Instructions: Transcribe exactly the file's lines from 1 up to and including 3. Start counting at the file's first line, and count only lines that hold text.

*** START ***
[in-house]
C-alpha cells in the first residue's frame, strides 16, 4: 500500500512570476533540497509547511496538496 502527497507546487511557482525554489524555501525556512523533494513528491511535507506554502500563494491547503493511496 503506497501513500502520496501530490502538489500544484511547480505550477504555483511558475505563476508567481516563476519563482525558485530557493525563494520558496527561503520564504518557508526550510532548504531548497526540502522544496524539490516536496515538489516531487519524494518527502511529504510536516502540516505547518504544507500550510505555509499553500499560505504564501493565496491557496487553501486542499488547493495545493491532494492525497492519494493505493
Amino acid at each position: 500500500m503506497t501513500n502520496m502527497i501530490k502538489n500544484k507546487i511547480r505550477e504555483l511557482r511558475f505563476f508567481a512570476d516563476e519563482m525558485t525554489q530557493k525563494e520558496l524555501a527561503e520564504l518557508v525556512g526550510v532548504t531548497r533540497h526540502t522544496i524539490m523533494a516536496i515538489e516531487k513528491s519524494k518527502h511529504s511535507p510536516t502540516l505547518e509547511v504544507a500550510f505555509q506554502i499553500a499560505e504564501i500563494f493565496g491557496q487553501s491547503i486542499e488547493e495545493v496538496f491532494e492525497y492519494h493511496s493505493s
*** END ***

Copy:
[in-house]
C-alpha cells in the first residue's frame, strides 16, 4: 500500500512570476533540497509547511496538496 502527497507546487511557482525554489524555501525556512523533494513528491511535507506554502500563494491547503493511496 503506497501513500502520496501530490502538489500544484511547480505550477504555483511558475505563476508567481516563476519563482525558485530557493525563494520558496527561503520564504518557508526550510532548504531548497526540502522544496524539490516536496515538489516531487519524494518527502511529504510536516502540516505547518504544507500550510505555509499553500499560505504564501493565496491557496487553501486542499488547493495545493491532494492525497492519494493505493
Amino acid at each position: 500500500m503506497t501513500n502520496m502527497i501530490k502538489n500544484k507546487i511547480r505550477e504555483l511557482r511558475f505563476f508567481a512570476d516563476e519563482m525558485t525554489q530557493k525563494e520558496l524555501a527561503e520564504l518557508v525556512g526550510v532548504t531548497r533540497h526540502t522544496i524539490m523533494a516536496i515538489e516531487k513528491s519524494k518527502h511529504s511535507p510536516t502540516l505547518e509547511v504544507a500550510f505555509q506554502i499553500a499560505e504564501i500563494f493565496g491557496q487553501s491547503i486542499e488547493e495545493v496538496f491532494e492525497y492519494h493511496s493505493s